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Freedom Collection

Interviews with Álvaro Varela Walker

Interviewed December 10, 2023

Since I was very young, I have been very interested in participating in social movements.

In high school I established and was elected president of the Students’ Center. Later, I went on to study law at the University of Chile in 1969.

There I became involved in politics and in 1971, I joined one of the movements that supported Salvador Allende’s government.

[Salvador Allende (1908-1973) was president of Chile between 1970 and1973.]

In 1972 I was elected President of the Law Center, the law student center of the University of Chile. And that was where I was during the period when the coup d’état occurred in Chile in September of 1973.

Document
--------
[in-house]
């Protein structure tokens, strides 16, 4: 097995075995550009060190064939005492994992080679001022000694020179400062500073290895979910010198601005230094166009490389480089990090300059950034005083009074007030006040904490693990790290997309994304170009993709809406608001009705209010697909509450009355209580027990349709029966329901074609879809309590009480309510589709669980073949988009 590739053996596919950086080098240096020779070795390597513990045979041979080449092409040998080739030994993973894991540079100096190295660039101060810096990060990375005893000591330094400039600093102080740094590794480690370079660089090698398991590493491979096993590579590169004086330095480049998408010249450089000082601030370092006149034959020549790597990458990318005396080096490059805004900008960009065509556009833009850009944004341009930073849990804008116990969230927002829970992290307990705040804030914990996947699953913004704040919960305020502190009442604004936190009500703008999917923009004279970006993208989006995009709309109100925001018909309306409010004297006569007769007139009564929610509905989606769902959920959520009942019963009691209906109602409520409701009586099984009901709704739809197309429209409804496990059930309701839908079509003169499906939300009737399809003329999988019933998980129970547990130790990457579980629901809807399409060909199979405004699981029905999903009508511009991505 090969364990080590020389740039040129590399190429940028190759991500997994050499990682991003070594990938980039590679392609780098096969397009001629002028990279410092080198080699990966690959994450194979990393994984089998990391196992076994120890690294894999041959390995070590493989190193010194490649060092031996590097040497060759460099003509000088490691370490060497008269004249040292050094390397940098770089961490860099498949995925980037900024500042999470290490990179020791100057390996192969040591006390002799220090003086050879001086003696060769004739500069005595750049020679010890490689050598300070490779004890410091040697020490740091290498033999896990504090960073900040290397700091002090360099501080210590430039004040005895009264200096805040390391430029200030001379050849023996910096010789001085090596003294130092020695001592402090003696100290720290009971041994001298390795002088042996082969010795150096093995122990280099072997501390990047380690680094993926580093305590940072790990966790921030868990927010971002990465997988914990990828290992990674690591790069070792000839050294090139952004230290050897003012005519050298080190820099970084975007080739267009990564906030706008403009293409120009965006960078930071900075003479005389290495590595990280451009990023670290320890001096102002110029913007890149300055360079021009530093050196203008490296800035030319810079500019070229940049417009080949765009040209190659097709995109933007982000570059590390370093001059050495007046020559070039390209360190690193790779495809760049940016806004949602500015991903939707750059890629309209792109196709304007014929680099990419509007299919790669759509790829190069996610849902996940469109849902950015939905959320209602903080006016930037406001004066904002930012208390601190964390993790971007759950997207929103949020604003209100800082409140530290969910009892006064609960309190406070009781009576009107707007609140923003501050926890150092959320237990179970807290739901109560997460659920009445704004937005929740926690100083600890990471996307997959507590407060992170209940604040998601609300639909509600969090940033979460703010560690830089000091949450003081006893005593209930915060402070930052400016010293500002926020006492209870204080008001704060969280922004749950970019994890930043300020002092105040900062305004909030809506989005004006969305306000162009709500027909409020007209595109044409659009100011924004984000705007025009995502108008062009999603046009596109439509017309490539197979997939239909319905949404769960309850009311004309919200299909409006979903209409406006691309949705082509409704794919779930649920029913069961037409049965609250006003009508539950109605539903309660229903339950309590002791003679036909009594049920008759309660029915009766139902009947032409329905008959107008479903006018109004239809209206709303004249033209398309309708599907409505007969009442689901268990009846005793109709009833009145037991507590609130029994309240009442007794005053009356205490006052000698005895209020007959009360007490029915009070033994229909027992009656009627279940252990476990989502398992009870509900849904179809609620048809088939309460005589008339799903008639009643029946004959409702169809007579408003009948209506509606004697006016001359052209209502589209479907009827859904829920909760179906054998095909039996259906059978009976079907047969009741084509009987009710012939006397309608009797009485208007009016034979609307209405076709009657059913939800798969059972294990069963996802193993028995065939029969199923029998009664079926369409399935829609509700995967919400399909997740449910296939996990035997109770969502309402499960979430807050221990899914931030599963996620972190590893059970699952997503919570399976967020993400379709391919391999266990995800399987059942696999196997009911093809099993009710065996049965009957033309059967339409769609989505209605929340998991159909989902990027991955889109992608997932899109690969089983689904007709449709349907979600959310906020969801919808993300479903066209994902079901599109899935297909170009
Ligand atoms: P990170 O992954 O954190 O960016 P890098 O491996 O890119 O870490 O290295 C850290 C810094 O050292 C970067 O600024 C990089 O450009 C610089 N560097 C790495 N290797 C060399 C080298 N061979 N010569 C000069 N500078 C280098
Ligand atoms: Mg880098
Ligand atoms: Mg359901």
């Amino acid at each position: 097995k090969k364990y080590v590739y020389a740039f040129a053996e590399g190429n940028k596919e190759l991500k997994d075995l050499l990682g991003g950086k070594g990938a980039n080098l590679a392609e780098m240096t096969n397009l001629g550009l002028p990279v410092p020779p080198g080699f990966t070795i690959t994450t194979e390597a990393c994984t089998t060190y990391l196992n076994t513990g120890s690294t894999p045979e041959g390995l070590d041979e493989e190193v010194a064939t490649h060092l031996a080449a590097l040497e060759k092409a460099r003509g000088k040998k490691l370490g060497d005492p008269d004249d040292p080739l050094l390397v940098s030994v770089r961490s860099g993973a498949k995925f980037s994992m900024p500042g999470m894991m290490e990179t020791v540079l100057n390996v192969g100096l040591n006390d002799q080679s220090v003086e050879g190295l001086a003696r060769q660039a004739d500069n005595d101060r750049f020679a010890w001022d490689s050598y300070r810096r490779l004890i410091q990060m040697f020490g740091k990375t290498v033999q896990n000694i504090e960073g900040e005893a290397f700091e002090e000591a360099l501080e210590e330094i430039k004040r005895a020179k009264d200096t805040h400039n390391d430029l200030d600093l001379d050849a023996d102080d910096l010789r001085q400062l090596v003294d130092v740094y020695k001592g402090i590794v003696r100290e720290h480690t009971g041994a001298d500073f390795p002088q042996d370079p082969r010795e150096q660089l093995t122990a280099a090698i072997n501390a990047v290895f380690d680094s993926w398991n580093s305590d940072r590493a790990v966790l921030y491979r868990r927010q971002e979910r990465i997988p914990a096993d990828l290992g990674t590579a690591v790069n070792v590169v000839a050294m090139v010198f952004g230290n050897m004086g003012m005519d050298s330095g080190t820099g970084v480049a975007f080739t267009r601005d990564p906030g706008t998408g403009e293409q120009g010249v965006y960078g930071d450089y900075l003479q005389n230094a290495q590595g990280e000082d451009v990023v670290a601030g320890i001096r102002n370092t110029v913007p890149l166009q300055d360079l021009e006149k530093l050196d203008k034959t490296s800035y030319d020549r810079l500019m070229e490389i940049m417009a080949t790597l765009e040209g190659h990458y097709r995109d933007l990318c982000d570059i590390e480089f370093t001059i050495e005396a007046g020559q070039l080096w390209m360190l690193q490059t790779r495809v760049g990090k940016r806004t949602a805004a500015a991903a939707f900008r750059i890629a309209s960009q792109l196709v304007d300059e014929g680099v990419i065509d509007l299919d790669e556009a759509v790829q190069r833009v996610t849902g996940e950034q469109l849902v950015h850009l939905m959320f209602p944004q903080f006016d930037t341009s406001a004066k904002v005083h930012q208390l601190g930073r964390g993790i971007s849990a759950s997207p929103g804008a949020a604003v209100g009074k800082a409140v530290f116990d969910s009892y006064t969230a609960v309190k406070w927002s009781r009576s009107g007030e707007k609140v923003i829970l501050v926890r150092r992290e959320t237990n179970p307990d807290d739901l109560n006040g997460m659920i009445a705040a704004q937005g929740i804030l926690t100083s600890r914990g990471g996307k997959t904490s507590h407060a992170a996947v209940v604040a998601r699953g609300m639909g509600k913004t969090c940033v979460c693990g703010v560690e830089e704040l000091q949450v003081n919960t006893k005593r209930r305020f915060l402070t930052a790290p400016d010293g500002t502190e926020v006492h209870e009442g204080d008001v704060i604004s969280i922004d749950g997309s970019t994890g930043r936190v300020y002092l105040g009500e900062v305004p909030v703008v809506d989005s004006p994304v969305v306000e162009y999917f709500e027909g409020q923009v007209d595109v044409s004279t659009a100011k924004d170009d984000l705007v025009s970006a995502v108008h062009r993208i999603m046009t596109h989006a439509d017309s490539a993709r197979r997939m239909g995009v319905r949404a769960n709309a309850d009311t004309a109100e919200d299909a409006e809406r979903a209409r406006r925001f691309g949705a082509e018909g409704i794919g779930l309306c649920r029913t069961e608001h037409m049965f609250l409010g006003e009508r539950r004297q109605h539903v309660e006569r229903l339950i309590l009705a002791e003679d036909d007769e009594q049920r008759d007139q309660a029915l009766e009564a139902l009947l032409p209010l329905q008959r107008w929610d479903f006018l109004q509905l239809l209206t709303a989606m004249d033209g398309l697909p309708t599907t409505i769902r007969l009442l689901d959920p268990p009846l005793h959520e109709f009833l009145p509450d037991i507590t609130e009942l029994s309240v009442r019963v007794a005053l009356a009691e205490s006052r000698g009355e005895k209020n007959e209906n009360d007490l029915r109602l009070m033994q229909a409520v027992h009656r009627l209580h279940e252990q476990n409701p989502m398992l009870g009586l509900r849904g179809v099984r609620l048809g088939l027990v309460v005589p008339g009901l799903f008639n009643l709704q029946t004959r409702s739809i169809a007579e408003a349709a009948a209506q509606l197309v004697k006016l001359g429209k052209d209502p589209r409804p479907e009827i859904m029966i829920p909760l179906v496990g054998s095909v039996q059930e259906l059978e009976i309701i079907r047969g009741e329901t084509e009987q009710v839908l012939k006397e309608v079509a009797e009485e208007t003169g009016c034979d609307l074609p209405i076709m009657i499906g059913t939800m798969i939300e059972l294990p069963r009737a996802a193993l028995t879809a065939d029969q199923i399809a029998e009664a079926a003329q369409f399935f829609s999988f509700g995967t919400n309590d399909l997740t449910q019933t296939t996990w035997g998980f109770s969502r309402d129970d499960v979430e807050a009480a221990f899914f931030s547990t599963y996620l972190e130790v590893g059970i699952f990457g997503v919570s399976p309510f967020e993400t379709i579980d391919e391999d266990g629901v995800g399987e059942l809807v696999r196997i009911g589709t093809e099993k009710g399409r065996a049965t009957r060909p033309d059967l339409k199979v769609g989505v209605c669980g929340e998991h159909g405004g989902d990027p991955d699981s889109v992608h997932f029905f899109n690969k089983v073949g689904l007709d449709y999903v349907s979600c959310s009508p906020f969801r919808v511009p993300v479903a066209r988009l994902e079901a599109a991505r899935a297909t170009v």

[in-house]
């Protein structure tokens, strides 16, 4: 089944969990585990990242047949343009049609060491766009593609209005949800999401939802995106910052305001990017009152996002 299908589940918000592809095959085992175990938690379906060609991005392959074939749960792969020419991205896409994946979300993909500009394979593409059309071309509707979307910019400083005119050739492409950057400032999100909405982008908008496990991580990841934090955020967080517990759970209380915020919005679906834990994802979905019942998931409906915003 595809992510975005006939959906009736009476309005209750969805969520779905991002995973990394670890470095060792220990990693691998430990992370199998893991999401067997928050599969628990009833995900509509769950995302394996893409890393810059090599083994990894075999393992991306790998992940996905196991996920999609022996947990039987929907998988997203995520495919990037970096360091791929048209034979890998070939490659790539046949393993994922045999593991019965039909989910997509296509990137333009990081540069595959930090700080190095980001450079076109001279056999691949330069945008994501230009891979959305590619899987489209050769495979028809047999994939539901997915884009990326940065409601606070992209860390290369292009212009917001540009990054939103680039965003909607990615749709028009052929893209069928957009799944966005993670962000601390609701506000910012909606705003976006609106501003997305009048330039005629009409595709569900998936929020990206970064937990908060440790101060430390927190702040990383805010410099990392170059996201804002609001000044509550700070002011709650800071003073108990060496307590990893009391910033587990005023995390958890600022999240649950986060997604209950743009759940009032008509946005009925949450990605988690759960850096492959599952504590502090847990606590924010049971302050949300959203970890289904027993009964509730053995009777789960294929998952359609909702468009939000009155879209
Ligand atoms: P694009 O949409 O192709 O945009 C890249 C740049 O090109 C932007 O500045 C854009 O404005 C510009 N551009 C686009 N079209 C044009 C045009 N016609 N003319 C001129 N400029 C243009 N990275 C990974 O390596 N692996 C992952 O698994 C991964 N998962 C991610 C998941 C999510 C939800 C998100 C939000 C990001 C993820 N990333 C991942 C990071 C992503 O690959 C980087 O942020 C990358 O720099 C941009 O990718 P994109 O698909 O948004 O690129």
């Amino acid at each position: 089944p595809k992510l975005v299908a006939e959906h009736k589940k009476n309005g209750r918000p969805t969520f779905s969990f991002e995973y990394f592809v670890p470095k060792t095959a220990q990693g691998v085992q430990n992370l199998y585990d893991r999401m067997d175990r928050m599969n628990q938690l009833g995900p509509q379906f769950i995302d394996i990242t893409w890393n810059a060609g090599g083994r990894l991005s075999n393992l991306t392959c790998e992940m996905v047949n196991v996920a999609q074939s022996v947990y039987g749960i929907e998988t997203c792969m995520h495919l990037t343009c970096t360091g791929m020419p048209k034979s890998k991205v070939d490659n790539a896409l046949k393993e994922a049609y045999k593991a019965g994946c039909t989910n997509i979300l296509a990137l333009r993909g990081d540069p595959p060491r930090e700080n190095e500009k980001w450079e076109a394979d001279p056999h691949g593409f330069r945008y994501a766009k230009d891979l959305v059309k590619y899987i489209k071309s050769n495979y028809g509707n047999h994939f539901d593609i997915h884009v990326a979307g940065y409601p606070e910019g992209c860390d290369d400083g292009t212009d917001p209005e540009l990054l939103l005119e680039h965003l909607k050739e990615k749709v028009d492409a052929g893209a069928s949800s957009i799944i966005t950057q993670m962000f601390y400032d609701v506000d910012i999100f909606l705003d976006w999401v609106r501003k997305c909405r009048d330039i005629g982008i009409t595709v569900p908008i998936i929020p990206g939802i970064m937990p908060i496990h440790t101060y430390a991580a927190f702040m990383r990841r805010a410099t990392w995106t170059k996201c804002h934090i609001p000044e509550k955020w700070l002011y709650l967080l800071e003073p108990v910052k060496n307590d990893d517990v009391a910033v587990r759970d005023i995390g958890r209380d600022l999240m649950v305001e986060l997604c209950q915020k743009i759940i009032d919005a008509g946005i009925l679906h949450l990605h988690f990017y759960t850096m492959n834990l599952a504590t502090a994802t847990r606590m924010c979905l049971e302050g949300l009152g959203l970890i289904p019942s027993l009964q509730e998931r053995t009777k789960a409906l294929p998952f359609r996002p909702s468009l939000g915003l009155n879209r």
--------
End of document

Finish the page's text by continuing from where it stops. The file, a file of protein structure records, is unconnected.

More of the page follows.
Immediately after the coup d’état I was expelled from the university. It was done in such a way that it was impossible to continue my studies at any other university under the military regime.

So, under those circumstances, plus the fact that since the beginning of the coup d’état on September 11, 1973, I learned personally of many people (my friends, people with whom I had worked in politics) that began to suffer the consequences of repression.

It was then that, at the beginning of 1974, I became interested in joining the advocacy activities that the Catholic Church, along with the rest of the churches, had begun.

So I joined [the movement], as a law school alumnus who had knowledge of the law and that could contribute as such. In April 1974 I approached the Catholic Church and signed up to work in the defense of human rights in what was then the called the Cooperative Committee for Peace in Chile.